Being a Teacher in Higher Education

By Peter T. Knight | Go to book overview

Part 1
People, times and places

It is easy to assume that being a good teacher is a personal responsibility, dependent on whether you prepare thoroughly, speak well, read books on teaching, use the right technology, smile a lot, give sensitive feedback to students and so on.

There is something in that. Teaching well does depend upon the individual and these first six chapters contain plenty of suggestions about things that you can do to enhance your teaching. But not upon the individual alone: rather, upon the individual in the community. Part, but only part, of the explanation is that teaching is not just performance in the presence of students. I use 'teaching' to refer to all the planning, preparation and other activities that teachers do to help student learning. Most teaching, in my sense of the word, happens out of contact with students. This backstage work is shared work in a way that classroom performance is not because course and programme design, assessment plans, module evaluation arrangements, resource decisions, admissions and teaching policies, for example, are teaching activities that implicate teams. (I am using 'course' and 'module' interchangeably and using 'programme' to refer to the whole curriculum that leads to an award.)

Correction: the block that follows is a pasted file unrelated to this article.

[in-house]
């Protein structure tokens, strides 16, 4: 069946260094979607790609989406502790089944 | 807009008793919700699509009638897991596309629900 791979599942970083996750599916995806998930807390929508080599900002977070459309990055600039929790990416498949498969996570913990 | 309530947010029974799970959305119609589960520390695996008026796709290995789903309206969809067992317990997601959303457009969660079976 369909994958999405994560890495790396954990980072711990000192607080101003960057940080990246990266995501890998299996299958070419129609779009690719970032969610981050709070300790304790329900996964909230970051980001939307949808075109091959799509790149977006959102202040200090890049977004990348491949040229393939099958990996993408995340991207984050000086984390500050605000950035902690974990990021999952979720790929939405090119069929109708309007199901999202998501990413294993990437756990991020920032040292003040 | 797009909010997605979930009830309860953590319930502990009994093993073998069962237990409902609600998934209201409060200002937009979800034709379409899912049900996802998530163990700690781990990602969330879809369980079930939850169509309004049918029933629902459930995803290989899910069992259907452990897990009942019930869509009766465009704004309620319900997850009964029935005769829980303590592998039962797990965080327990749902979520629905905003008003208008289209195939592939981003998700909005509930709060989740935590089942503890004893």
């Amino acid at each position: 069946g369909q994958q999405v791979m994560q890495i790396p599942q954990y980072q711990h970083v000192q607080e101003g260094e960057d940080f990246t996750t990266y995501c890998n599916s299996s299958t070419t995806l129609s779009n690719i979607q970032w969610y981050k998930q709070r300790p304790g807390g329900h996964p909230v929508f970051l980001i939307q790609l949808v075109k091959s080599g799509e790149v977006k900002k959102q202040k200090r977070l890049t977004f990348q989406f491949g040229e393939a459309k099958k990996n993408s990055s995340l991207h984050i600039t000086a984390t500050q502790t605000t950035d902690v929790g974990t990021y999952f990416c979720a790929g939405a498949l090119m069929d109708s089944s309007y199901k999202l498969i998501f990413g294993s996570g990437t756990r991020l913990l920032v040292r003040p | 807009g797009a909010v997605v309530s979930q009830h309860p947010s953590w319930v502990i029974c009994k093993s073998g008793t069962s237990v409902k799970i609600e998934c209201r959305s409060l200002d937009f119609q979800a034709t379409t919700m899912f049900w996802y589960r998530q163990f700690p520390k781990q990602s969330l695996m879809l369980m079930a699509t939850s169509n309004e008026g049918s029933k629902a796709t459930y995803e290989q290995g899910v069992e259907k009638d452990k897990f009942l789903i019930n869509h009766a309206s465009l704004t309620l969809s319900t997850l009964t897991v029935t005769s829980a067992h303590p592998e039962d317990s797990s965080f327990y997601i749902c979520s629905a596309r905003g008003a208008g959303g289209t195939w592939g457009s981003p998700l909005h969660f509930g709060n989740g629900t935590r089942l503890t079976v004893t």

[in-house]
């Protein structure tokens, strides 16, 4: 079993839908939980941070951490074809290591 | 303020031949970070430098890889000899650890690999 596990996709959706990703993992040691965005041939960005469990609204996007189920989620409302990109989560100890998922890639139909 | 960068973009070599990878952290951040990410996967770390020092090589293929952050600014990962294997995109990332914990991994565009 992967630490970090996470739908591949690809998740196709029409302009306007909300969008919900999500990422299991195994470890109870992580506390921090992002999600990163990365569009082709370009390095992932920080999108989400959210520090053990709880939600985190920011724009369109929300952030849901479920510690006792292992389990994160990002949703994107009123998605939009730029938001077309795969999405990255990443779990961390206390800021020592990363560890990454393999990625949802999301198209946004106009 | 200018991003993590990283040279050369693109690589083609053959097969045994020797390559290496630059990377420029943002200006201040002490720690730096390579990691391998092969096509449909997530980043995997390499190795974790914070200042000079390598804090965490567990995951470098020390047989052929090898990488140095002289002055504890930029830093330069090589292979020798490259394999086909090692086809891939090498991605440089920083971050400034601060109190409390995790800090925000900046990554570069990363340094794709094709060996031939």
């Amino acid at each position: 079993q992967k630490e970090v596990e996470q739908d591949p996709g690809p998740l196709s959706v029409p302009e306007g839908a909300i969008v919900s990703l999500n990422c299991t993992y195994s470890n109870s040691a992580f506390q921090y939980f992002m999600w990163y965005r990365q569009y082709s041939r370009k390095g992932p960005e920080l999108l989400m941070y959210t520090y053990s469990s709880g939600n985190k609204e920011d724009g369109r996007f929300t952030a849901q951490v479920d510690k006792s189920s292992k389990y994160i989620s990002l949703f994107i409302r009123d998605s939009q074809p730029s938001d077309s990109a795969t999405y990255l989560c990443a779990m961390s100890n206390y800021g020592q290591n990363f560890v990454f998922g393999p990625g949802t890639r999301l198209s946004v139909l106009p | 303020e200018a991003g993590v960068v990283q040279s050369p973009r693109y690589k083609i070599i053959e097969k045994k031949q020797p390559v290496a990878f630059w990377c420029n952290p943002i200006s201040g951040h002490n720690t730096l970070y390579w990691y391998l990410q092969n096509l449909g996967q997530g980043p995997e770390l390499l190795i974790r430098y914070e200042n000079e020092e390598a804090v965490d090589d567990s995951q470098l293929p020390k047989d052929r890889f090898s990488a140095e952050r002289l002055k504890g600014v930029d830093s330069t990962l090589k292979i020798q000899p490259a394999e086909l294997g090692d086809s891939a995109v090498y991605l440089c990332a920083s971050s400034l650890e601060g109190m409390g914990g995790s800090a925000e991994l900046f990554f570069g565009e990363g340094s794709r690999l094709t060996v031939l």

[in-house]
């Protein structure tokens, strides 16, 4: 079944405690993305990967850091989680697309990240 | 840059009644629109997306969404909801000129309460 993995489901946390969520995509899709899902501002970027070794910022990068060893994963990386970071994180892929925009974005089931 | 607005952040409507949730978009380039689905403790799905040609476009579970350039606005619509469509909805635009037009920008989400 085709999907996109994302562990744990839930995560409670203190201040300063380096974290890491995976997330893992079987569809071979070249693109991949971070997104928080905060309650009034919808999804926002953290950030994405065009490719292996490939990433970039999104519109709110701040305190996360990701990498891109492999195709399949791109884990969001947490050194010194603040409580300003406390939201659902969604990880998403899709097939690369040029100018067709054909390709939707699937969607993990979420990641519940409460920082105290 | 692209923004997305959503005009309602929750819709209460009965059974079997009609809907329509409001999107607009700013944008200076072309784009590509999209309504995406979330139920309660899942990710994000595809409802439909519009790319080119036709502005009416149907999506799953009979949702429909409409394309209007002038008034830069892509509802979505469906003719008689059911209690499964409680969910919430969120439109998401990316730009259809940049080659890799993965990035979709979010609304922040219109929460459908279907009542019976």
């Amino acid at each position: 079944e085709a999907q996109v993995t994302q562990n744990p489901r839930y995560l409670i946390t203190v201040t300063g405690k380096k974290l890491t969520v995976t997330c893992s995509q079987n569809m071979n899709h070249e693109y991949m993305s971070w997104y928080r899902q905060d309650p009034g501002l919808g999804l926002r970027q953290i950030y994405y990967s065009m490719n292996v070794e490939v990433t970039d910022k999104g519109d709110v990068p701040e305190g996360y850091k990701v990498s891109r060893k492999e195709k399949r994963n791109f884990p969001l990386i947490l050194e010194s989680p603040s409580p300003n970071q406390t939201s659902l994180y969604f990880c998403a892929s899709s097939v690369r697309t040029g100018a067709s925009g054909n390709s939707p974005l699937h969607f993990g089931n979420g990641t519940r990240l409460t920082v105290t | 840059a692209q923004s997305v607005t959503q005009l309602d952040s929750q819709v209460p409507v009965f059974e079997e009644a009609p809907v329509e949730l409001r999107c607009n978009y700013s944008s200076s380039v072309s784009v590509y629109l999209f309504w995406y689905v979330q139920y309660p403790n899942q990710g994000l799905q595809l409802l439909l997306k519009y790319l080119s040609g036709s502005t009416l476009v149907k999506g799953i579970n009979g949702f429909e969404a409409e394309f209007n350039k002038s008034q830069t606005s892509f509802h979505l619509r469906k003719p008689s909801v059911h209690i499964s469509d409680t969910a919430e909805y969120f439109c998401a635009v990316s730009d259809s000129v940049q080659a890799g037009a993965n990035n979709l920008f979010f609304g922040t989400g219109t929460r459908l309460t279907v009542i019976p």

Besides, while our doings, thinkings and feelings are individual, we do, think and feel with scripts that are shared with others. What we understand about being a teacher in higher education is very much a personal understanding and it draws upon shared ideas of what teaching and higher education are, ideas that will vary from department to department and between now and then. Our expectations as teachers, the practices we take for granted and our beliefs about what is good are influenced by the contexts in which we are. In one setting it is easy to be a good teacher because normal practices sheepdog everyone into teaching well. In those departments it would take a perverse talent not to teach well. In others, it takes grit to teach well, although it is easy to get by with informationpeddling and plenty of testing. Being a good teacher is about personal skill deployed in an environment rich in appropriate affordances.

-1-

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Being a Teacher in Higher Education
Table of contents

Table of contents

  • Title Page iii
  • Contents v
  • Preface vii
  • Part 1 - People, Times and Places 1
  • 1: Being at Work in Higher Education 3
  • 2: Learning Teachers, Learning Students 22
  • 3: Being a New Teacher 37
  • 4: Feeling Motivated 54
  • 5: Maintaining Teaching Vitality 72
  • 6: Part-Time Teaching 86
  • Part 2 - Teaching Practices 99
  • 7: Instruction 104
  • 8: Learning Tasks 124
  • 9: Creating Feedback 143
  • 10: Designing for Learning 160
  • 11: Getting Good Evaluations 178
  • Part 3 - Times of Change 187
  • 12: Change, Experiencing Change and Making Change Happen 189
  • 13: Managing Your Career 199
  • 14: Being a Teacher in Higher Education 215
  • References 220
  • Index 233
  • The Society for Research into Higher Education 246
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